What are some of the spectacular applications of functional analysis to apparently unrelated problems.One that comes to my mind is Per Enflo's resolution of Hilbert's 5th problem.There are also reformulations of RH in Hilbert Space.I would be happly to hear about it's nice applications in geometry,number theory,topology,etc. specially in context to solving conjectures.

3$\begingroup$ I don't know what you are looking for. For example, Peter Weyl theorem is an application of compact operator theory and yileds the consequence that every compact Lie group is linear. The proof of Hodge's theorem on harmonic forms representing cohomology also uses functional analysis. At various points, that in a representation space of semisimple lie groups, analytic vectors exist in profusion (HarishChandra theorem) uses elliptic operators. $\endgroup$ – Venkataramana Feb 24 '13 at 13:50

2$\begingroup$ I should have added. A large part of the work of margulis is on structure and algebraic properties of lattices (arithmeticity, normal subgroup theorem etc). However the proofs use ergodic theory, which you may think of as part of functional analysis. $\endgroup$ – Venkataramana Feb 24 '13 at 13:58

1$\begingroup$ hodge's theorem is in geometry (see warnIt is basic to er's book on differential geometry) and not in harmonic analysis. it is basic to algebraic geometry, for example. $\endgroup$ – Venkataramana Feb 24 '13 at 14:31

2$\begingroup$ Should be a CW question. $\endgroup$ – Benjamin Steinberg Feb 24 '13 at 16:01

1$\begingroup$ Yes, Cleft, I could write a book on transference of knowledge, results, and techniques from modern Banach space theory to other areas, but just as striking is merely listing people who made big reputations through research in other fields based to a large extent on what they learned and did in Banach space theory, including, among many others, Bourgain, Casazza, Gowers, Ghoussoub, Grothendieck, Milman, Pisier, Rudelson, Talagrand, Vershynin, ... $\endgroup$ – Bill Johnson Feb 24 '13 at 16:50
One should probably mention Gelfand's proof of Wiener's theorem that, if a nowhere zero periodic $f$ has absolutely convergent Fourier series, then so does $1/f$.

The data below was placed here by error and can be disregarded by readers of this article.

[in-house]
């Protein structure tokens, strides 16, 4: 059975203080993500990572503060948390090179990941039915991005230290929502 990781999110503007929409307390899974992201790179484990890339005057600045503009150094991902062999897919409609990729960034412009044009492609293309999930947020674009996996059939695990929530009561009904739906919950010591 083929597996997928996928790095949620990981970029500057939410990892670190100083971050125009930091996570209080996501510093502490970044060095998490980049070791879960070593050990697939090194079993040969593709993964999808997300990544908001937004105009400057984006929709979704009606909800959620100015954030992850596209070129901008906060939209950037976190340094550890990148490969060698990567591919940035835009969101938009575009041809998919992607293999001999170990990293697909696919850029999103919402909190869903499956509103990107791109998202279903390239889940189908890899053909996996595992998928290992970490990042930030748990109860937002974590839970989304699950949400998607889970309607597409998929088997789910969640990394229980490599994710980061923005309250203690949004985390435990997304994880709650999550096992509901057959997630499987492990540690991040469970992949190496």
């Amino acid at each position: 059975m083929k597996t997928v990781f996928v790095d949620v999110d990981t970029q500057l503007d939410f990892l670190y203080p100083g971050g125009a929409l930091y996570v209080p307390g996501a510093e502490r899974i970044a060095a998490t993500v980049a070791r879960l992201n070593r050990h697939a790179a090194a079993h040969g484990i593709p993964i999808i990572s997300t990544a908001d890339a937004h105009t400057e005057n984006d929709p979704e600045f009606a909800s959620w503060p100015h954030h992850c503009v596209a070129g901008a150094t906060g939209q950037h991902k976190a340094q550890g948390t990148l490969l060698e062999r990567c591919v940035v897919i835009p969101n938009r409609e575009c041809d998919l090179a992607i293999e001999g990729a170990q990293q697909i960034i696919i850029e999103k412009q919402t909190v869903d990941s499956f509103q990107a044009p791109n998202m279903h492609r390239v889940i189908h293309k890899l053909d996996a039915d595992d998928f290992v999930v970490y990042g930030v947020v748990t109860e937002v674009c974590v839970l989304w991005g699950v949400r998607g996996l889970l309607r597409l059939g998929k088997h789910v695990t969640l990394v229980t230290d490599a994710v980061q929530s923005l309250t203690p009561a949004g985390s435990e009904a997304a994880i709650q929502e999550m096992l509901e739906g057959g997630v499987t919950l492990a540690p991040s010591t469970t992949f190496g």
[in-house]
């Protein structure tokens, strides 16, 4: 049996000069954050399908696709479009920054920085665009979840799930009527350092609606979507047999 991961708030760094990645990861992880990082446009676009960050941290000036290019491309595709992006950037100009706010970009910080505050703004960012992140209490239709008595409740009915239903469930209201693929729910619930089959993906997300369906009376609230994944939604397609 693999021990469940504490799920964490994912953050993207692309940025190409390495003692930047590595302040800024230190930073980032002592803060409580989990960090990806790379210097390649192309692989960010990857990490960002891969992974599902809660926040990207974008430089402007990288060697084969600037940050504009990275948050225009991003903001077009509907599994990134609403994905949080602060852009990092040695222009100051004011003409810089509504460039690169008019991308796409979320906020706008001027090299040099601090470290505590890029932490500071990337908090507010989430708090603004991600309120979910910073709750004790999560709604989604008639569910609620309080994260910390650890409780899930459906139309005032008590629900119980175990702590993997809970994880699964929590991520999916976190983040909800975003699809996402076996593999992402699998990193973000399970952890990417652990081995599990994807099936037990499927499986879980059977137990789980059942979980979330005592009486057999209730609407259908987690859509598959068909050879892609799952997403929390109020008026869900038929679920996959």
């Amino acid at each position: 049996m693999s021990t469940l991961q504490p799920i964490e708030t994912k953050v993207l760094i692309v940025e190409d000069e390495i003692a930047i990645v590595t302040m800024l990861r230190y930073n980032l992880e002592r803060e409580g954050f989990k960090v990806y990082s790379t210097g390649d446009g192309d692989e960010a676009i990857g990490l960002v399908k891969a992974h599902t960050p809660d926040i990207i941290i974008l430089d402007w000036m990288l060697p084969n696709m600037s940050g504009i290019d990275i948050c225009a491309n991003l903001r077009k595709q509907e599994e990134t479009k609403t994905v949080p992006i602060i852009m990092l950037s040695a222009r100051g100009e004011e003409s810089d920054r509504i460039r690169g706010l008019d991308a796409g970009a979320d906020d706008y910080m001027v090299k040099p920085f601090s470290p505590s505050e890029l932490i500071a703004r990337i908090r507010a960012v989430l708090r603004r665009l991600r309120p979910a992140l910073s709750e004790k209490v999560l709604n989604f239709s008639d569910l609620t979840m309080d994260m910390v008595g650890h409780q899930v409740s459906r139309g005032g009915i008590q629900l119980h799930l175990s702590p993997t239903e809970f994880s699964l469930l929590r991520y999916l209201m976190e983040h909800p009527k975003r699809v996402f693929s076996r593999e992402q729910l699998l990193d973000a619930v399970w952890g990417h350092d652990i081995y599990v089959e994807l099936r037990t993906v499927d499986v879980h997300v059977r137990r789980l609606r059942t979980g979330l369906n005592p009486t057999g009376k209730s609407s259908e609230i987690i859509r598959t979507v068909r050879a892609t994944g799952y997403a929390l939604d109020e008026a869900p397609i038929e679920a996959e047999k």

There is also Kantorovich's famous note "On a problem of Monge":
Monge, in his memoirs of 1781, considering the problem of the most rational ways of transporting earth from an embankment to an excavation, proposed the following problem: divide two equal volumes into infinitesimal particles and associate them one to another so that the sum of the path lengths multiplied by the volumes of the particles be minimum possible.
In connection with this problem, Monge created the geometrical theory of congruences. As to the problem itself, he conjectured, but did not proved rigorously, that the paths of the mass translocation form a family of normals to a certain family of surfaces.
The same problem was studied later by Dupin, but a rigorous proof of the Monge theorem was given only a century later, in 1884, in a 200page memoirs by Appell. (...)
Meanwhile, this assertion follows immediately from the abstract theorem mentioned above. (...)
Here is one application, which may not seem spectacular to the modern mathematician, but it has many profound applications.
Suppose that $X$ is a reflexive Banach space $E: X\to (\infty, \infty]$ a convex function such that
$$ \lim_{\Vert x\Vert\to\infty} E(X)=\infty, $$
and
$$ E(x)\leq \liminf_{y\to x} E(x). \;\;\forall x\in X. $$
Then there exists $x_0\in X$ such that
$$ E(x_0)\leq E(x),\;\;\forall x\in X. $$
For example, one can use this to settle the so called Dirichlet principle which generated many debates in the 19th century.


$\begingroup$ Look at Proposition 10.3.20 in www3.nd.edu/~lnicolae/Lectures.pdf or Corolllary 3.23 in H. Brezis' book "Functional Abalysis, Sobolev Spaces and Partial Differential Equations'' $\endgroup$ – Liviu Nicolaescu Feb 25 '13 at 9:53
For every smooth function $g$ the linear partial differential equation with constant coefficients $P(D)f=g$ is solvable in convex sets. Although the statement has nothing to do with functional analysis Malgrange's proof heavily relied on Frechet space theory (and, of course, Fourier transformation).
The same holds if $g$ is a distribution (but one may object that distribution theory is part of functional analysis).